Down Court Farm
Feature on Kevin Attwood and Down Court Farm featured in South East Farmer February 2008. Written by Malcolm Triggs.
Asking Kevin Attwood whether he is a farmer or a businessman brings a smile. "That depends on when you ask me," he replies. The fact that he likes nothing better than to sit high up in the cab of one of his two Claas 580s on a sunny summer's day, bringing in the crop he has worked so hard to produce, suggests that at heart he is a farmer pure and simple. But his recent investment in the state-of-the-art drying and storage equipment he needs to make sure that he retains control of what he sells - and when – is ample proof that a shrewd business head sits on those farming stock shoulders. Kevin farms as part of F D Attwood and Partners, working with parents Frank and Joan Attwood and brother Michael at Down Court Farm in Doddington and at Cleve Farm in Graveney.
The family firm keeps it simple, growing winter wheat and winter oil seed rape, and is now reaping the benefits of higher world prices after five years of making "next to nothing" on combinable crops. With modern combines increasingly efficient and steady expansion producing larger tonnages that need to be handled more quickly, the Attwoods decided that the time had come to replace the aging drying equipment that served their existing 2,000 tonne store. "Our last serious investment at Down Court Farm was 30 years ago, and with our acreage increasing and yields steadily rising we decided it was time to install a new, more efficient and bigger continuous flow dryer," said Kevin.
The new Law-Denis dryer can handle 40 tonnes an hour, reducing the moisture content of the crop by five per cent and more closely matching the speed at which the combines can take the crop off the field. With phase one complete and the new dryer up and running, Kevin turned to Scorpion Engineering for the massive new store that was to make up phase two. The result is a 5,000 tonne store that could double as an aircraft hanger and has given the Attwood operation complete flexibility over drying, storing and marketing its grain. The store is 54 metres long by 29 metres wide, with an extra 10-metre lean-to on one side. The galvanised steel framed building has a flat concrete floor and virtually indestructible concrete panel walling and is tall enough to allow an articulated lorry to tip its trailer inside the store.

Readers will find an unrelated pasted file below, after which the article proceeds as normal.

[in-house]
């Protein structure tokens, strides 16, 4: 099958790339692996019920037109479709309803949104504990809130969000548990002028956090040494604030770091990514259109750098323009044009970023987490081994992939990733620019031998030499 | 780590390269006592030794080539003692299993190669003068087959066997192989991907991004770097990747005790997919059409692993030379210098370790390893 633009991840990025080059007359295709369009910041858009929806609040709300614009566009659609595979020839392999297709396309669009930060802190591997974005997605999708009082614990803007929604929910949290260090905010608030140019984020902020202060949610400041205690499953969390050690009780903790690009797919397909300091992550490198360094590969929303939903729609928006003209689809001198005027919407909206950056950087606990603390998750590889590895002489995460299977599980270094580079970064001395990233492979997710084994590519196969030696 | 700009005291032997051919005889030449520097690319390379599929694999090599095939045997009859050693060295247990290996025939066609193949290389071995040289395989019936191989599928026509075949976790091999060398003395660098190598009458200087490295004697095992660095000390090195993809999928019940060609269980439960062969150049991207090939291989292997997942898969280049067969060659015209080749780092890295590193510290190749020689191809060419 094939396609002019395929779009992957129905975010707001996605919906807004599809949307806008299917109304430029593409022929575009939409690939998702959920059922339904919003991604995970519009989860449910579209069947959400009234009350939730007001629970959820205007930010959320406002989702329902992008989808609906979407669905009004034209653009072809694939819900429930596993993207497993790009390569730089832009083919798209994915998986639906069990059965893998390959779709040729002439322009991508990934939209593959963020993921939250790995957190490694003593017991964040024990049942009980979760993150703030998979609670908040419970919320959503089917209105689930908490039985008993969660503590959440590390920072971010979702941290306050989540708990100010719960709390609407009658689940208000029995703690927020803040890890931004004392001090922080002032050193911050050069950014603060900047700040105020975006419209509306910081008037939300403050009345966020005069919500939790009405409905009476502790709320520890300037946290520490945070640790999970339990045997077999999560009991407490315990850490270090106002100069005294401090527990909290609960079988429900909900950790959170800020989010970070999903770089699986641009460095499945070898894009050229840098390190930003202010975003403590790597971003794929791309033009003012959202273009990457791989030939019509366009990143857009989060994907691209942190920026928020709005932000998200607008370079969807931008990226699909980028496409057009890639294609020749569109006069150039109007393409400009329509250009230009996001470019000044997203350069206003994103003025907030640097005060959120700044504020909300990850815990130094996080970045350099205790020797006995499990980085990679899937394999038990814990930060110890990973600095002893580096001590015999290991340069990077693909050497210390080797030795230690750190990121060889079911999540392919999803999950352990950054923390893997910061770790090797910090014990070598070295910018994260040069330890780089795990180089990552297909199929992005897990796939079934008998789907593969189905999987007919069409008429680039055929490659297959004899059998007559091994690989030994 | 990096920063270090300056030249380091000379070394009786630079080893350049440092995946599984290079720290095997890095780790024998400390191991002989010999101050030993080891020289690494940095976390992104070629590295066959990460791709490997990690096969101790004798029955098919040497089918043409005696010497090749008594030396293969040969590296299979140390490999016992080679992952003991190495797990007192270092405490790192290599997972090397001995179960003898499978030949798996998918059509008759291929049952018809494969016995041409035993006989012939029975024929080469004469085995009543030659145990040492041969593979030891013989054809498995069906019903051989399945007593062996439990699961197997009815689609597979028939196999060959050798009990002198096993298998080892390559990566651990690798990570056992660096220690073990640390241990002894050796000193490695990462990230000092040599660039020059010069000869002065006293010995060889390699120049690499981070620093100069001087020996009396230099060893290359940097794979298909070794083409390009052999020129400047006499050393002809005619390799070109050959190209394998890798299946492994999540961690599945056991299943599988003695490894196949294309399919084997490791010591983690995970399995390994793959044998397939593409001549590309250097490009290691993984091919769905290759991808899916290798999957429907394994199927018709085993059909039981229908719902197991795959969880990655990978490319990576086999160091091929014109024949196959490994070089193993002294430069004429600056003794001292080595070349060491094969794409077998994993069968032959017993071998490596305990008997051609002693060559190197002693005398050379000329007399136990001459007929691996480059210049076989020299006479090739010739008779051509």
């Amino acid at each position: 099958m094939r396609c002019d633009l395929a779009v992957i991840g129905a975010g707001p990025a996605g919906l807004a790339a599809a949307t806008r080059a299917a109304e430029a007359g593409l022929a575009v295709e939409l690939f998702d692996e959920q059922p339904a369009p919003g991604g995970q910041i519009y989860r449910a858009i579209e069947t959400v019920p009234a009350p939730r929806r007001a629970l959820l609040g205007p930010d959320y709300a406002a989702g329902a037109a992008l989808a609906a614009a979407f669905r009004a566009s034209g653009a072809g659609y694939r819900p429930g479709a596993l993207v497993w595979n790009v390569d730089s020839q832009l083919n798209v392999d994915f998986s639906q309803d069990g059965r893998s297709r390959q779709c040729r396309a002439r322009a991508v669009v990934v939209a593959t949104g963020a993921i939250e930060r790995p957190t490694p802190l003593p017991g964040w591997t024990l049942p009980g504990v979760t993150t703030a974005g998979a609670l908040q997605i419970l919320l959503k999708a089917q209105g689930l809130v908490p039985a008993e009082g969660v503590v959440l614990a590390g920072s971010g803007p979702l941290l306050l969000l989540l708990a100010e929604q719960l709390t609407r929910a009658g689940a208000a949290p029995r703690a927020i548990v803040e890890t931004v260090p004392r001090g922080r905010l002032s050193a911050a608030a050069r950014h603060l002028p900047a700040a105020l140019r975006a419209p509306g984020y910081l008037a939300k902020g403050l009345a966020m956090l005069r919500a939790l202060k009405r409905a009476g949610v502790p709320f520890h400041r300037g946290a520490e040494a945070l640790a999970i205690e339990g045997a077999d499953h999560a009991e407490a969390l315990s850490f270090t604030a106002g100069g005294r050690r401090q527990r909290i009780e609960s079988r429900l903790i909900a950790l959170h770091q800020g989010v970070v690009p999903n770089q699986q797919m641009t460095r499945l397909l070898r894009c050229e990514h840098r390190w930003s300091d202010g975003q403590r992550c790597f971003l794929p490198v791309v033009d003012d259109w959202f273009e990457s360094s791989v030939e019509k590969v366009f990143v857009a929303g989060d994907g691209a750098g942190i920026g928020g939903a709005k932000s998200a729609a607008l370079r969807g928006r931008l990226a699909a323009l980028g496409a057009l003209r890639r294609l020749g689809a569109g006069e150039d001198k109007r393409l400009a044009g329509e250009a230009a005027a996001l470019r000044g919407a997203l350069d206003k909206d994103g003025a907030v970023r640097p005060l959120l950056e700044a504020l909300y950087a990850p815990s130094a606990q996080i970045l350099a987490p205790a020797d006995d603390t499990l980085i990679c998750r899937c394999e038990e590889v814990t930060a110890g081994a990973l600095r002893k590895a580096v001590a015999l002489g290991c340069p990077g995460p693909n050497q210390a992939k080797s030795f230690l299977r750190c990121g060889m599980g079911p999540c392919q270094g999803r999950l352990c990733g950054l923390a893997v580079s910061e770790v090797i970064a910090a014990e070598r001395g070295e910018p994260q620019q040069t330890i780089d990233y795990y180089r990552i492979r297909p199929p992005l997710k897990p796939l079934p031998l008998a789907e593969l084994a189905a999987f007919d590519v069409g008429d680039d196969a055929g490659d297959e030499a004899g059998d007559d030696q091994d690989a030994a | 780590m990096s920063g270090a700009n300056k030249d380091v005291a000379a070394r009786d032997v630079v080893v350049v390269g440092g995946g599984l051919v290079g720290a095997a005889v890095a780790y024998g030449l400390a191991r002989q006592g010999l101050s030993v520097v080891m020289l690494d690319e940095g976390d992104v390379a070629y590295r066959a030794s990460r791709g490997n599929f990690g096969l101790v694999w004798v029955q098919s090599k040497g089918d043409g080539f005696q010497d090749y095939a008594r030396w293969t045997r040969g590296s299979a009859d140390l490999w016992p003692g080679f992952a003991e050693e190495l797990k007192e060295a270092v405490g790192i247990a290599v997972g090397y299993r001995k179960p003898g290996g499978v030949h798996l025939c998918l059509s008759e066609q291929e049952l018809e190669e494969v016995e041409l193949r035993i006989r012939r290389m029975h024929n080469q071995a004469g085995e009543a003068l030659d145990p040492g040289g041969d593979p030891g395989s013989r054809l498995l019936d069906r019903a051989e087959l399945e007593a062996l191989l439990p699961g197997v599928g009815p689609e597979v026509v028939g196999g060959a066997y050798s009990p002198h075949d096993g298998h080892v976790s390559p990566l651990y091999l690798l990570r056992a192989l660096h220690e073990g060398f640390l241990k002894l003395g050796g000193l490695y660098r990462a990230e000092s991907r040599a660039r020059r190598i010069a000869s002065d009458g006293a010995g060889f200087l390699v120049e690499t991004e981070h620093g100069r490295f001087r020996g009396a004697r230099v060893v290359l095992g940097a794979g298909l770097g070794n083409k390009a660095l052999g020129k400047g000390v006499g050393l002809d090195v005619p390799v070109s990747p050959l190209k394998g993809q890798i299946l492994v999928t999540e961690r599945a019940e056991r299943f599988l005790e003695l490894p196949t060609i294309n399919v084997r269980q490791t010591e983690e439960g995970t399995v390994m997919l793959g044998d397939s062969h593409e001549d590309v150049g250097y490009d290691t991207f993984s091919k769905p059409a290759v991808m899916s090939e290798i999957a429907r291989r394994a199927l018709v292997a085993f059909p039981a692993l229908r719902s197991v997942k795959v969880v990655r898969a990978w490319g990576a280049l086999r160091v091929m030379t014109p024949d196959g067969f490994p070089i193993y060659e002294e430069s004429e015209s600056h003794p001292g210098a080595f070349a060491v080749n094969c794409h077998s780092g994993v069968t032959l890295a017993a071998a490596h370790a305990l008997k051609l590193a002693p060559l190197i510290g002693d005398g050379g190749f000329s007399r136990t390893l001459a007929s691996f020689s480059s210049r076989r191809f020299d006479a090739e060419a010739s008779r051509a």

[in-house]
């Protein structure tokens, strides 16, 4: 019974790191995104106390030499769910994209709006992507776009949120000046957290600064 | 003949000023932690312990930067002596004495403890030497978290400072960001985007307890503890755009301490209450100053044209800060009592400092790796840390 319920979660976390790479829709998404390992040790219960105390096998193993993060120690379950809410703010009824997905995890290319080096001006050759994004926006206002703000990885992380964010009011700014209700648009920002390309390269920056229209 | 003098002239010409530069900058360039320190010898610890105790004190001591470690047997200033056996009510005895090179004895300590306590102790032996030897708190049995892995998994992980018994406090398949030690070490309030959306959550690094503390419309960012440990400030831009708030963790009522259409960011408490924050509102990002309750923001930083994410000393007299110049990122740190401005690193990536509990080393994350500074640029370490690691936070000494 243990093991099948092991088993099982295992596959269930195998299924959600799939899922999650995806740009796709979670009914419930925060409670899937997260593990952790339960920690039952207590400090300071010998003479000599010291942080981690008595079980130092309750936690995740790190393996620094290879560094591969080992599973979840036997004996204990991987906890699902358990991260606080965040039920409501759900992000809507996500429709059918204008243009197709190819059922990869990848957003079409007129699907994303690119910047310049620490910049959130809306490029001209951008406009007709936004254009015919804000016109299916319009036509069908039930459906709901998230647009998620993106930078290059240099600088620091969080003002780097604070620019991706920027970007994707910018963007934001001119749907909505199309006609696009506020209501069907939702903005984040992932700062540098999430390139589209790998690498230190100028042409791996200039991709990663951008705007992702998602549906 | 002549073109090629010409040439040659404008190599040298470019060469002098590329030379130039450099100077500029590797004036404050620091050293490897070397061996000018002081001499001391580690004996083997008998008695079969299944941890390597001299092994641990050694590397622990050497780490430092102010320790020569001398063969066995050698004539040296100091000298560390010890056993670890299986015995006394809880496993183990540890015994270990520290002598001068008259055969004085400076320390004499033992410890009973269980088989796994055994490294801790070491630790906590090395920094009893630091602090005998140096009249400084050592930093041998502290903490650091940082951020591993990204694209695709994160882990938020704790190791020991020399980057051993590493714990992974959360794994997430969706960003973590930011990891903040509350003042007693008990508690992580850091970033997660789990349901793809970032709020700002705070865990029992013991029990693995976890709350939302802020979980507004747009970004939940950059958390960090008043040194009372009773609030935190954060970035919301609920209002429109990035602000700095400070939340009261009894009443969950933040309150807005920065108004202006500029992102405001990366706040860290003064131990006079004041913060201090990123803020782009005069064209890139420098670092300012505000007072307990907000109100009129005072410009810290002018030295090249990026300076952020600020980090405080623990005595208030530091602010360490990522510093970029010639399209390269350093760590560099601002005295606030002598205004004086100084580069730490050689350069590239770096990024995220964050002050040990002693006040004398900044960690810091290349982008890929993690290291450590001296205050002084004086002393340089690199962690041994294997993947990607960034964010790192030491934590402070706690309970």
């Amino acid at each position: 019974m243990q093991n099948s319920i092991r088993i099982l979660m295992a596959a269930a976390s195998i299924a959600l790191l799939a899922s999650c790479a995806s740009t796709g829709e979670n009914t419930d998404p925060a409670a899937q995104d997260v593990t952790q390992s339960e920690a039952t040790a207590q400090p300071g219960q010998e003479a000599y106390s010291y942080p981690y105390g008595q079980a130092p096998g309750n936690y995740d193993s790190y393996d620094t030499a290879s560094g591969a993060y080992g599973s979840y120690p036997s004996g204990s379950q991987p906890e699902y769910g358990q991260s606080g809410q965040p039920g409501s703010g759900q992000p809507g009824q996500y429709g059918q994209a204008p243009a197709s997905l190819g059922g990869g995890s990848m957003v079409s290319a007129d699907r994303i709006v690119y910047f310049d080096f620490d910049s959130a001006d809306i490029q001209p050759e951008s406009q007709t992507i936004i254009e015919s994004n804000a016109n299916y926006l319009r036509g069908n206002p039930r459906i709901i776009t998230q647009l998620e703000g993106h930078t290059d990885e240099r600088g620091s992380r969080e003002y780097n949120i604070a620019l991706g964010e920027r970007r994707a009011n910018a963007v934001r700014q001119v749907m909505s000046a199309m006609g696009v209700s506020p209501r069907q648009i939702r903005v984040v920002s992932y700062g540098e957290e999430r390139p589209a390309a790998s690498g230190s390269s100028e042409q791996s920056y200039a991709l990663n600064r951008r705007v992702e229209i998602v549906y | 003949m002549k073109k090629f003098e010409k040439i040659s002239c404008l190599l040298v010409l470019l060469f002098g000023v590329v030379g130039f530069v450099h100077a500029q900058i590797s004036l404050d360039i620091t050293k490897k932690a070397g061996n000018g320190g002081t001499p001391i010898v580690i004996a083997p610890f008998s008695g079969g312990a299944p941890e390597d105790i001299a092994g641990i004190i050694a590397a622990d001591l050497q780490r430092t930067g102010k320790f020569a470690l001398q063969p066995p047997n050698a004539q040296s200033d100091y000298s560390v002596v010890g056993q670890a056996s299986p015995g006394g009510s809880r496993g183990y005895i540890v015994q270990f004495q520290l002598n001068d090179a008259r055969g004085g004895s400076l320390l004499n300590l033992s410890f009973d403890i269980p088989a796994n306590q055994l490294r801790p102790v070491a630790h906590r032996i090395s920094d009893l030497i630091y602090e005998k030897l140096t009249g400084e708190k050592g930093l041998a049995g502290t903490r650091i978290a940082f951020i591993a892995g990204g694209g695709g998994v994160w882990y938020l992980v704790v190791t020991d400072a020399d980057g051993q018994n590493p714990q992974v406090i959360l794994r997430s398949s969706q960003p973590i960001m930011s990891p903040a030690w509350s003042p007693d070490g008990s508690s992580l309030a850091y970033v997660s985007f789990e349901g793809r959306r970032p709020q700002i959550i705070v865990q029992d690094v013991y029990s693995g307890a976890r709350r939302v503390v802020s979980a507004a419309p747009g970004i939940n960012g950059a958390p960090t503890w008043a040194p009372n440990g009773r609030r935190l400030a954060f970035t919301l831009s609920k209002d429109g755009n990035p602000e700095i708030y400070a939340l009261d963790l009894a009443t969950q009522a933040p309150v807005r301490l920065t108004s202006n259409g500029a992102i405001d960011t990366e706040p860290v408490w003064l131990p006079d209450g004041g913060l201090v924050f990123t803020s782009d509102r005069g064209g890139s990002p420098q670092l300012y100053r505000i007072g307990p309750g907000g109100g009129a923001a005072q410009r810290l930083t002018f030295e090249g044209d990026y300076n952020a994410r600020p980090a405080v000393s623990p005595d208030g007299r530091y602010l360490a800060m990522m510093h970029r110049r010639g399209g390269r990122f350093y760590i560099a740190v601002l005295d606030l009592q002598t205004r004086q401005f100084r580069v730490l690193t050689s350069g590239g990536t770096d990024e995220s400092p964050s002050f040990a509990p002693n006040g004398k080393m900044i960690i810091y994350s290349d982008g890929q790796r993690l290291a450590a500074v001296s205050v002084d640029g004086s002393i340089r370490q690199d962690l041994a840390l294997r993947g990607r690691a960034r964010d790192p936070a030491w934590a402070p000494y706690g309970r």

"When you are moving these quantities of grain over the distances we operate you need lorries, not trailers, and it wouldn't be the first time someone had tipped an artic trailer and punched a hole straight through the roof," Kevin chuckled. That simply won't be a problem in the new Attwood store, an impressive facility for an on-farm unit. The total cost of the scheme, including the concrete work by Torran Construction, the electrics by BMS Electrical and the Parker farm weighbridge came to around £300,000 – a considerable investment on top of the £80,000 dryer a year earlier. Kevin said the contractors had all worked well, but pointed out that after the past few years of rock-bottom grain prices, good work should not come as a surprise.
"There really shouldn't be any poor performers out there by now," he commented. "With the industry being hit as hard as cereal farming has been, only the best have come through it." For those who have "come through it", the future is looking bright, with forward wheat prices edging above £150 a tonne and oilseed above £310 for autumn 2008. "Hopefully this is a permanent shift in values rather than a short-term blip, as the other side of the equation is a rapid rise in some input prices," Kevin commented. What the new store has given him is control over how and when he markets the crop. He estimates that he sells an average of 1,000 tonnes of grain a month - "but exactly how much and when I sell is a matter of judgment, and that's where being able to dry it efficiently and store as much as I like makes all the difference by removing any pressure for harvest movement.
"With the United States steadily switching more and more land into maize production for bio-fuel, a succession of droughts hitting the Australian crop and the Chinese demand for a new diet continuing to increase demand for cereal, investing in marketing flexibility looks like a good move. And for Kevin, the investment is not yet complete. Phase three of his ambitious plan involves connecting the new continuous flow dryer, which currently serves the original 2,000 tonne grain store, to the new store. Conditioning the grain is another important consideration for the Attwood concern. The new building is supplied with Lishman low volume grain pedestals to ensure that once dry – or if it has simply been harvested on a hot day - the grain can quickly be brought down to a cool enough temperature for storing.
It's not just about being able to store larger quantities of the crop but about keeping it in the best possible condition."